Anne stares into a dark corner of the closet. We watch her face in the near darkness and are aware of how the smell in the closet has changed now that she has joined us. Whereas before there was the sharp smell of industrial laundry detergent tinged with our own aromas of sweat and cardamom (which seemed to mostly to emanate from Shridhar), now there is an afternote of lavender and sweet milk, a fragrance that seems to waft from the folds of her soft gray sleep clothes. Later, when we talk about this moment after everything is over, we will all agree that we wanted so badly to bury our noses into the space between her pillowy breasts and inhale deeply. David will confess that he was most overcome not by the scent, but rather, by the idea of rubbing his cheek against her stomach, feeling enveloped by her femininity, and by the way her cotton shirt would catch slightly against his five o'clock shadow. During these needful moments, when he is saying nothing in the laundry folding closet, this is what he is considering.
Oscar continues, "The way I’m thinking, they’re going to do whatever it is they’re going to do in two days. Then they have to be gone, because at six-thirty a.m. on Monday, the owner of this cruise line is going to wonder why their boat isn’t showing up at Long Beach. These guys are up on the bridge; they know the itinerary. So if everyone's gone, then maybe they are too. We just have to keep hiding, señorita, wait here until the day after this one. Not so hard, eh?"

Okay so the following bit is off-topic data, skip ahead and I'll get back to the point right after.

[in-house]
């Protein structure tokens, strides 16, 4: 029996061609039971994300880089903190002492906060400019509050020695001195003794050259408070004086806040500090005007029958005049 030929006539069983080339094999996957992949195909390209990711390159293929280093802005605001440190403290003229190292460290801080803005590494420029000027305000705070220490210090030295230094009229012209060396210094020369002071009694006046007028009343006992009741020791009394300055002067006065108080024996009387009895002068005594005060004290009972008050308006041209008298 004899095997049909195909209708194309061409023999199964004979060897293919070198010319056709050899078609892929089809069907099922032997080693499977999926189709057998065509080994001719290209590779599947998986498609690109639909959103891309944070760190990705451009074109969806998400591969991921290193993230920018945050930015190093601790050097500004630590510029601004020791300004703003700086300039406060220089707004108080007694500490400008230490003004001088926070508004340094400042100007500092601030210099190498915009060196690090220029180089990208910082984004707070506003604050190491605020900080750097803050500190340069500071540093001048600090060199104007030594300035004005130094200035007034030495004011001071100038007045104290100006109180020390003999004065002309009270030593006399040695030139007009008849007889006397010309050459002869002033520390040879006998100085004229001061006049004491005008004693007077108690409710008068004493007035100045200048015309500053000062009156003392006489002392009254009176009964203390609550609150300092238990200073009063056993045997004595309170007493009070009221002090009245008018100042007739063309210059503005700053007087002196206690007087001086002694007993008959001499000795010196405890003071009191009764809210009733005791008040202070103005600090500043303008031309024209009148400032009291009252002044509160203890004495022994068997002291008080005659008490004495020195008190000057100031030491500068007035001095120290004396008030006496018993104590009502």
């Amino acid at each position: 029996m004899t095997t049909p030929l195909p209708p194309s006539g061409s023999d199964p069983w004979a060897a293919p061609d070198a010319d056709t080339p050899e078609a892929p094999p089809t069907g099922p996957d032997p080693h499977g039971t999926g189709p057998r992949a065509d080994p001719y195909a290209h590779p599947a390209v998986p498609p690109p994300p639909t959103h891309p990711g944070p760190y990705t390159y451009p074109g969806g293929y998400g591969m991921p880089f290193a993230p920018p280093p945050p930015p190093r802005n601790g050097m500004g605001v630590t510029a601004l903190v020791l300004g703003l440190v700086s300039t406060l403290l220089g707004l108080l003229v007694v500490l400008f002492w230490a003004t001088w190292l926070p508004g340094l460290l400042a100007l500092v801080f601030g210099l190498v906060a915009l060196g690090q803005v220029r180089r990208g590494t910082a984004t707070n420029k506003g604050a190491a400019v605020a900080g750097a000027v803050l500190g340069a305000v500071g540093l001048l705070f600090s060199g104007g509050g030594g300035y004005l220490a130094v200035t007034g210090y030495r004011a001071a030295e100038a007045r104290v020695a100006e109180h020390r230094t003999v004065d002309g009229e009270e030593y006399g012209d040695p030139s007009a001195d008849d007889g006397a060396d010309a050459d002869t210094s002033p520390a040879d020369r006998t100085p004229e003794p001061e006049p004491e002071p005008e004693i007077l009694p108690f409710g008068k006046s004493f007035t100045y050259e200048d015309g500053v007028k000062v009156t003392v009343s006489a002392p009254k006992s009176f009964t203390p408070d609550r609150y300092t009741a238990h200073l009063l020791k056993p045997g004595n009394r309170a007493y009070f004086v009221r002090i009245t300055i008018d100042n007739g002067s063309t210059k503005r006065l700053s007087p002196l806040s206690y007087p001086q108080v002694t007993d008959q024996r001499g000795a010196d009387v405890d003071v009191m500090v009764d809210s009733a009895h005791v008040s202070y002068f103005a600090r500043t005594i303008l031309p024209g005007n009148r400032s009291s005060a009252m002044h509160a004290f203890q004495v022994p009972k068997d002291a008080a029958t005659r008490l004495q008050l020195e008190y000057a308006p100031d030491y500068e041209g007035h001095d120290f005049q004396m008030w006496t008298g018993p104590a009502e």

"I need some air." Anne stands up, still clutching the towel anteater.
Manicka rises from his position on a shelf full of sheets and stands in front of the door. "I'm afraid, Miss Anne, that I cannot let you put yourself in danger. These are desperate men and we will protect you."
She smiles. "They're not in these passages. I didn't see anyone. You," she says, and glances down at the card in the anteater's snout, "David. You've been out. Did you see anyone?"
"No, Miss Anne."
"You’re forgetting something. If they're not terrorists, if they're pirates as you say―although the name makes me think of men in plumed hats with swords rather than semi-automatic weapons―then they are only self-interested and are taking what they want. They had their chance with me before and..." She shrugs again.
"Did you see them?" David tightens his grasp on his light, focusing it on her thigh.